FBI warns of Smart TV hackers

fbi smart tv hack
The FBI recently warned smart TV customers that their Internet-connected device could be susceptible to hackers, reports The Washington Post and other news outlets. The FBI’s Portland, OR field office posted a warning last week.

“A bad cyber actor may not be able to access your locked-down computer directly, but it is possible that your unsecured TV can give him or her an easy way in the backdoor through your router,” the agency said in s statement. “Hackers can also take control of your unsecured TV. At the low end of the risk spectrum, they can change channels, play with the volume and show your kids inappropriate videos. In a worst-case scenario, they can turn on your bedroom TV’s camera and microphone and silently cyberstalk you.”

What makes smart TV’s vulnerable

A lot of smart TV’s contain cameras and microphones so users can control them without leaving their seat. These features also let manufacturers like Samsung, Roku and Vizio track what users’ viewing habits and send that data to advertising partners. TV viewing is protected as private activity per U.S. law, but companies don’t always disclose to customers when they’re being tracked. The Federal Trade Commission fined Vizio $2.2 million in 2017 for a lack of transparency regarding its tracking software, the Washington Post reports. The industry now has to make it so customers must opt into tracking.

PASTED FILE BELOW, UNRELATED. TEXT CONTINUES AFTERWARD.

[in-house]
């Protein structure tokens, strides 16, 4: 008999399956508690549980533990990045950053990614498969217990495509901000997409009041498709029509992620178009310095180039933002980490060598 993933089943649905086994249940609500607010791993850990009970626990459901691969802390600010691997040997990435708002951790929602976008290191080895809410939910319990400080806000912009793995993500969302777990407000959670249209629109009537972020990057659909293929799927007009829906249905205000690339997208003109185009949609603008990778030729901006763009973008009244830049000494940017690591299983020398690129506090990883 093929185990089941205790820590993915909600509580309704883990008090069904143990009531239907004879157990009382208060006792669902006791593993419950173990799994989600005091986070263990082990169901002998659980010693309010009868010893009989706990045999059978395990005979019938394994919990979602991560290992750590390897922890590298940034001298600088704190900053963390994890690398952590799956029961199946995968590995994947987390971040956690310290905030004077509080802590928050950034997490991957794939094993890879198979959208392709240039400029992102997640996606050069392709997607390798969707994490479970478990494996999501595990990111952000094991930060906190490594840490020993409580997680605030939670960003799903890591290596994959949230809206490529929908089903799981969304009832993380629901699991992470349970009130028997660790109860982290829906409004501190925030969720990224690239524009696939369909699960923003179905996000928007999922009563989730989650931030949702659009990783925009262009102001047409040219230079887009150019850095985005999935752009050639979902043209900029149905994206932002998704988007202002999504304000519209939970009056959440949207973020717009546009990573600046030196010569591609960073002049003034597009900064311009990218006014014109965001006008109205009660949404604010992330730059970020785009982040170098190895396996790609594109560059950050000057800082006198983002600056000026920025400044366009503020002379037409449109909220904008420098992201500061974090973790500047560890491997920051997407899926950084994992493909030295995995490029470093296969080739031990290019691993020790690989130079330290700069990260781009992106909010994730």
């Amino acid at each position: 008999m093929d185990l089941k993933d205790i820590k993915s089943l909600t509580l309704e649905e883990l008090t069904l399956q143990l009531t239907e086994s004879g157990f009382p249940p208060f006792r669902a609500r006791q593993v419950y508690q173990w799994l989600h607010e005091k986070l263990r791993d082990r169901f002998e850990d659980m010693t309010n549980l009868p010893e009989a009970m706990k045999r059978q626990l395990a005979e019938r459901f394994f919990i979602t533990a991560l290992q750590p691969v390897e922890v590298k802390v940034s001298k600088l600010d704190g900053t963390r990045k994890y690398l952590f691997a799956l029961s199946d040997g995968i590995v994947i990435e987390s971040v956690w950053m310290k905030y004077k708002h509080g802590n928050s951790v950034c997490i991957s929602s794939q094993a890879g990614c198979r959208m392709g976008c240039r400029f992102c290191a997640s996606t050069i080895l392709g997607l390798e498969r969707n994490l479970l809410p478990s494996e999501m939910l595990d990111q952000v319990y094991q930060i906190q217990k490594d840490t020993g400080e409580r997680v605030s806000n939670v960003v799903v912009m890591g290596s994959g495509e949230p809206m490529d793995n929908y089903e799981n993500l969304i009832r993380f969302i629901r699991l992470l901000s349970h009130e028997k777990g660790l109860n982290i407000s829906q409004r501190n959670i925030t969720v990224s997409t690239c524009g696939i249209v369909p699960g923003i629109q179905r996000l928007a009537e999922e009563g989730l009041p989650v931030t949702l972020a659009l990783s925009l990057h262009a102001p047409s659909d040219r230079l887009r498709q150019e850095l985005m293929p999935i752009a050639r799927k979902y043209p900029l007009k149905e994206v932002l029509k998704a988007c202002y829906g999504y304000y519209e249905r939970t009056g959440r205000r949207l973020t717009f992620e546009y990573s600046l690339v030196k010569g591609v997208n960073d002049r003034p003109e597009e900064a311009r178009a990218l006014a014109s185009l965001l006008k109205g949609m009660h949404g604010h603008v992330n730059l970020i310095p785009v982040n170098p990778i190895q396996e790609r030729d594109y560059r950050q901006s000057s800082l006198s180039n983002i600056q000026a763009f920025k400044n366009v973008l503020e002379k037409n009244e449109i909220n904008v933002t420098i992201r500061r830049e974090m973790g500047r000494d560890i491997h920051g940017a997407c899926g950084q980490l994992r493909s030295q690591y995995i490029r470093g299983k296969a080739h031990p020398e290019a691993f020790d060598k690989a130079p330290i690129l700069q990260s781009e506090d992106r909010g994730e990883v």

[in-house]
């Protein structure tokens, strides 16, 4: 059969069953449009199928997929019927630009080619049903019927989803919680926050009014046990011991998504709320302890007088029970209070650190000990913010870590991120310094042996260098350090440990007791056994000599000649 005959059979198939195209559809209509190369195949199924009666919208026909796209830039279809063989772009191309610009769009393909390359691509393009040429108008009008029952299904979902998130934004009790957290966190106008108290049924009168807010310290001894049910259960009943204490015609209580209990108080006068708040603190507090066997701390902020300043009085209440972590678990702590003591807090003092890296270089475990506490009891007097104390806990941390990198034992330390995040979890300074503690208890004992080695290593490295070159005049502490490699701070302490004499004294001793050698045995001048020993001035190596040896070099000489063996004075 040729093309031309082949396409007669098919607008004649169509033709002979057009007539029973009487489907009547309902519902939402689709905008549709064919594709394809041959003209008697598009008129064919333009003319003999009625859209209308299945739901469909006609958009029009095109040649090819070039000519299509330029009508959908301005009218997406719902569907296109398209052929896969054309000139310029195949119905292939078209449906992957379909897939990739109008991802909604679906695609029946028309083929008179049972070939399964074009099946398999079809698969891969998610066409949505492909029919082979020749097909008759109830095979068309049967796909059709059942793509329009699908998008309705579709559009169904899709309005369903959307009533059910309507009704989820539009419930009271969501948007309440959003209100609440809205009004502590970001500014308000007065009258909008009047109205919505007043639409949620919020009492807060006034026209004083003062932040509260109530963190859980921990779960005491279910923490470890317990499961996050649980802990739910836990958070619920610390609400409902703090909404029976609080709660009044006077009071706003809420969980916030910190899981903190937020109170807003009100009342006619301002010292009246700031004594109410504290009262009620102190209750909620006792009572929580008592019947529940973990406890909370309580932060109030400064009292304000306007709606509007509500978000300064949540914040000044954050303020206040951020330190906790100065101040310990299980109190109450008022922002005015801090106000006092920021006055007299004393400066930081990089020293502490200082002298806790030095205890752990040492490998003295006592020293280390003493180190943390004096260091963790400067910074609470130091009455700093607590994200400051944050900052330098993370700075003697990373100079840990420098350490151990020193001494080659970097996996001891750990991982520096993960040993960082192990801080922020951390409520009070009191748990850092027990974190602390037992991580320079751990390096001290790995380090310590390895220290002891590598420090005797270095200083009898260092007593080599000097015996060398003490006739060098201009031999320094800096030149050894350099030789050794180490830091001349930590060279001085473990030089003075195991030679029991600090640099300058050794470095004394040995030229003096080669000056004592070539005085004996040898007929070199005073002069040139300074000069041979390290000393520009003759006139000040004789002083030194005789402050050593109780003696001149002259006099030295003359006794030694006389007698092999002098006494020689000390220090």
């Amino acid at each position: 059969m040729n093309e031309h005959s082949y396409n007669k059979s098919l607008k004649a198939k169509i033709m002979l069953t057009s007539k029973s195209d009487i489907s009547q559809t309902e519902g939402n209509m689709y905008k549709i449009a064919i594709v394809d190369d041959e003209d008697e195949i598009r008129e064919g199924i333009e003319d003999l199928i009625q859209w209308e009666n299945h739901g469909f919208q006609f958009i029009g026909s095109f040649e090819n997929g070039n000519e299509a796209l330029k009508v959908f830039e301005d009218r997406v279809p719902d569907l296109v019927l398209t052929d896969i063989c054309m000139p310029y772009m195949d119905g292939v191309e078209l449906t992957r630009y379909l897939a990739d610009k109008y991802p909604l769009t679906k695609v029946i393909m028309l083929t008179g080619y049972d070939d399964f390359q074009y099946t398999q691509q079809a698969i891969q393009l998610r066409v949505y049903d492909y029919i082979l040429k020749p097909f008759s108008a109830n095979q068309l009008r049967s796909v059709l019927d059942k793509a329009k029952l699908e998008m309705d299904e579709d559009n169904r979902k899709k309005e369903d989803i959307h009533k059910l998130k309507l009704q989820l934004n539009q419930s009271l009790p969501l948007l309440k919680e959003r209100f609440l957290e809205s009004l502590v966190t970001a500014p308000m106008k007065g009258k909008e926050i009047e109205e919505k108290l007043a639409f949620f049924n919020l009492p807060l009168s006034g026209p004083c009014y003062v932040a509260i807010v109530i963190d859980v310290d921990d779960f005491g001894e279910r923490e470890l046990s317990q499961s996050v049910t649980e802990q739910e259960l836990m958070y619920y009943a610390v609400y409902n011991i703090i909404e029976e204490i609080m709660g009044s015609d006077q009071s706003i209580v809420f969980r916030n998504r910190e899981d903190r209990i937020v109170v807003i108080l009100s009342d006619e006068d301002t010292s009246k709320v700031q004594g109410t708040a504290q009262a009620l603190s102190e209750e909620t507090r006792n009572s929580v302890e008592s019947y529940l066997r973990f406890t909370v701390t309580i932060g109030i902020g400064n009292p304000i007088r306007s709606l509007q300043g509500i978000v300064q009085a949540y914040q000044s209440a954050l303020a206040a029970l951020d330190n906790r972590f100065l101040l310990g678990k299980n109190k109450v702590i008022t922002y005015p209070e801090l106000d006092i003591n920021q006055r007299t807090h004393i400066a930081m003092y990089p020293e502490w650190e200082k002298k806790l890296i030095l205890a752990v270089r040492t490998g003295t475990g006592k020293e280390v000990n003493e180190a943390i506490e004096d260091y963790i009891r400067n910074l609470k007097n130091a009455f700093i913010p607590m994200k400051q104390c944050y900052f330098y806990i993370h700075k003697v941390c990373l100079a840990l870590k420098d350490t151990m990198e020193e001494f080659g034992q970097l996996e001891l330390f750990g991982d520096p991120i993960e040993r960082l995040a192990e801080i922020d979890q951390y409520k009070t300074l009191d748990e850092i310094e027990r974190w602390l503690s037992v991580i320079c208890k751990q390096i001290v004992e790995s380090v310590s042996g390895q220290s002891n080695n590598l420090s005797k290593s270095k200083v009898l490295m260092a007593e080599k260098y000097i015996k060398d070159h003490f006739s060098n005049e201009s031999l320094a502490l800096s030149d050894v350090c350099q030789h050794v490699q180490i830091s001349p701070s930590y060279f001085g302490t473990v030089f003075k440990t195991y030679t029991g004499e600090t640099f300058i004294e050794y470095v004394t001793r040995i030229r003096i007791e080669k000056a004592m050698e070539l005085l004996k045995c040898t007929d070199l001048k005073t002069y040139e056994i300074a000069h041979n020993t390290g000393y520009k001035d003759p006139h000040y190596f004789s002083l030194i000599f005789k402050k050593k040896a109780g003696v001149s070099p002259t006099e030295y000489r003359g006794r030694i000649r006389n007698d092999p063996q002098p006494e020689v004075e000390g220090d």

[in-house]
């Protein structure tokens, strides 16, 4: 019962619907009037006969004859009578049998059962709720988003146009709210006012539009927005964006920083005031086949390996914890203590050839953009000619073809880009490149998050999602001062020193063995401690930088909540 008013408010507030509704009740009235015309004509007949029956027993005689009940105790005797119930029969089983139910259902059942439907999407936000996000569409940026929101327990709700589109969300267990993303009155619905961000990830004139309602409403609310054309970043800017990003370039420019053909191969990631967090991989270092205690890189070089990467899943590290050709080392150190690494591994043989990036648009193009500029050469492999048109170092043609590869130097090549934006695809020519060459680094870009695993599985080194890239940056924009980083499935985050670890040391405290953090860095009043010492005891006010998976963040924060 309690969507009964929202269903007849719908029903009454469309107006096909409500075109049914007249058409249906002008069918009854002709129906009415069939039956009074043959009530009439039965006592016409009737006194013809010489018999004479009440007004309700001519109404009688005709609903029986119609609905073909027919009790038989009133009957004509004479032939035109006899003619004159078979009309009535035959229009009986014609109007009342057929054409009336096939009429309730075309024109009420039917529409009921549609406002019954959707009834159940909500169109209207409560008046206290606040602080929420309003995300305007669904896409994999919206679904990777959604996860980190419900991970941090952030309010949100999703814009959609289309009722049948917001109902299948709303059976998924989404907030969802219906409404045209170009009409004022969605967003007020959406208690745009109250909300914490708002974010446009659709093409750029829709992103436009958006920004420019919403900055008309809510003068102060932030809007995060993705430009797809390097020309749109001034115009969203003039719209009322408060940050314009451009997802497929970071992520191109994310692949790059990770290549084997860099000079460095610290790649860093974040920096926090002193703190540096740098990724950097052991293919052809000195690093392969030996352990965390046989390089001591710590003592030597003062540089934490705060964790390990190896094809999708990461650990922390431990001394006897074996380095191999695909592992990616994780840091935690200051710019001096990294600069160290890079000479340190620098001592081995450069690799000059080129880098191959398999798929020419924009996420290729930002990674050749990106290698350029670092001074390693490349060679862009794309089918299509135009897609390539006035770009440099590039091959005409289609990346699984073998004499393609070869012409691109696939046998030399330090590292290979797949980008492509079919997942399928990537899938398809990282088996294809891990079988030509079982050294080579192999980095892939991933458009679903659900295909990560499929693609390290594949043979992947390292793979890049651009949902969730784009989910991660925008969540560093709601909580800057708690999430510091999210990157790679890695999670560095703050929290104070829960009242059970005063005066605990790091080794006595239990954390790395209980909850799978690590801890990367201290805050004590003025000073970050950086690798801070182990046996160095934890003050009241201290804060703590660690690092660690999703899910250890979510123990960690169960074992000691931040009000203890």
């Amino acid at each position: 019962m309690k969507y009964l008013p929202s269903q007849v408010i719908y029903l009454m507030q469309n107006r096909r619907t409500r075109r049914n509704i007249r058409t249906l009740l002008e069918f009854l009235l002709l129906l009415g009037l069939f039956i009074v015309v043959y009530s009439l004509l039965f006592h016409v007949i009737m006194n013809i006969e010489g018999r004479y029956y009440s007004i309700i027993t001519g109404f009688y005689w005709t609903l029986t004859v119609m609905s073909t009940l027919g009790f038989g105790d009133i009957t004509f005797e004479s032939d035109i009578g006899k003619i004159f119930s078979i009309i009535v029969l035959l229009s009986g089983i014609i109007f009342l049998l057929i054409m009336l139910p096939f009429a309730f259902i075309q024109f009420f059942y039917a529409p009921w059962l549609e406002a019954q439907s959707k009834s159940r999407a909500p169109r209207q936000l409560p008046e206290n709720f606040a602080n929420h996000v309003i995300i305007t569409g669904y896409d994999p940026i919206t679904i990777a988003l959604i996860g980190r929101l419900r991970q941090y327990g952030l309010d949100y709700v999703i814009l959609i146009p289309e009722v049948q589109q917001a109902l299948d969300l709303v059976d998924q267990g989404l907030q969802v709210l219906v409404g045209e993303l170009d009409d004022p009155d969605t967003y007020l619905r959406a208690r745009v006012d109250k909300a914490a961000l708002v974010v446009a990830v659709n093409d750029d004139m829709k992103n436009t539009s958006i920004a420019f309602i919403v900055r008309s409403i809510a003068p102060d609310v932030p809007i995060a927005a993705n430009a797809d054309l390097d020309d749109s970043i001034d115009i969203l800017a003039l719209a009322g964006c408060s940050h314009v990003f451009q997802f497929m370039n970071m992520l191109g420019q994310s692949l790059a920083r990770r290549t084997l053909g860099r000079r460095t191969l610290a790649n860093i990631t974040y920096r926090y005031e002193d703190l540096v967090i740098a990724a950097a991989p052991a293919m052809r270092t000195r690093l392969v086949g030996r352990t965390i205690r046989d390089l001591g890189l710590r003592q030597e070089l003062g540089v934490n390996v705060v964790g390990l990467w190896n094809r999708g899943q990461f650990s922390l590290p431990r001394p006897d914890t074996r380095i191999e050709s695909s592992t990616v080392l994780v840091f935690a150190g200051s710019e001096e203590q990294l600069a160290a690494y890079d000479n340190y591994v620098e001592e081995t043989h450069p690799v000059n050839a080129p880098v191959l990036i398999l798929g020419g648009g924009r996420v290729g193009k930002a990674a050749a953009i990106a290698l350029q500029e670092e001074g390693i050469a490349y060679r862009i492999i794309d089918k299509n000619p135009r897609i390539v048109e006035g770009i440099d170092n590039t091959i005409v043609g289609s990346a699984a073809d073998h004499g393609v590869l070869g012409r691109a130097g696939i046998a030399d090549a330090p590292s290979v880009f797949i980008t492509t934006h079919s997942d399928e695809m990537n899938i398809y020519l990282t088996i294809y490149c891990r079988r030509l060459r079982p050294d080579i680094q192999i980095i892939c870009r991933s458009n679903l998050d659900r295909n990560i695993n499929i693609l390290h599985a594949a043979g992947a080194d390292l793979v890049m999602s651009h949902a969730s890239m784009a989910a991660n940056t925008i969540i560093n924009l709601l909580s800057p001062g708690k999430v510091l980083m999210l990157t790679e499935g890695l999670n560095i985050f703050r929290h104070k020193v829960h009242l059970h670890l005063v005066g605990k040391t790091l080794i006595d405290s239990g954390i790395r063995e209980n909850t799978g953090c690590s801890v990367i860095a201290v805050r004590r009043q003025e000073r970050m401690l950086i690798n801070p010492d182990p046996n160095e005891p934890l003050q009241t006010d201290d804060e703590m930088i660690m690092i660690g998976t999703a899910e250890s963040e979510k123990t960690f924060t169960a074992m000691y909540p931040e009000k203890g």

According to eMarketer, Americans spend an average of 3.5 hours a day watching TV. That leaves plenty of time for hackers to attack. Although smart TV hacks are not common, they’re possible enough to raise concern. According to The Washington Post, Consumer Reports’ 2018 investigation revealed that millions of smart TV’s have a number of security vulnerabilities that an inexperienced hacker could exploit. At this year’s Defcon, a well-known hacker conference, security researches demonstrated how smart TVs could be taken over, according to Wired.

How to prevent smart TV hacks

The FBI suggested smart TV users research their television model’s features with words like, “microphone,” “camera” and privacy. The Bureau also recommended users not rely solely on the default security settings and to look at the privacy policies thoroughly. If the user wants to turn off their smart TV’s camera but can’t, the FBI suggested they can go “back to basics” and put tape over the camera eye.

“Know how to turn off the microphones, cameras, and collection of personal information if possible,” the FBI recommended. “If you can’t turn them off, consider whether you are willing to take the risk of buying that model or using that service.”

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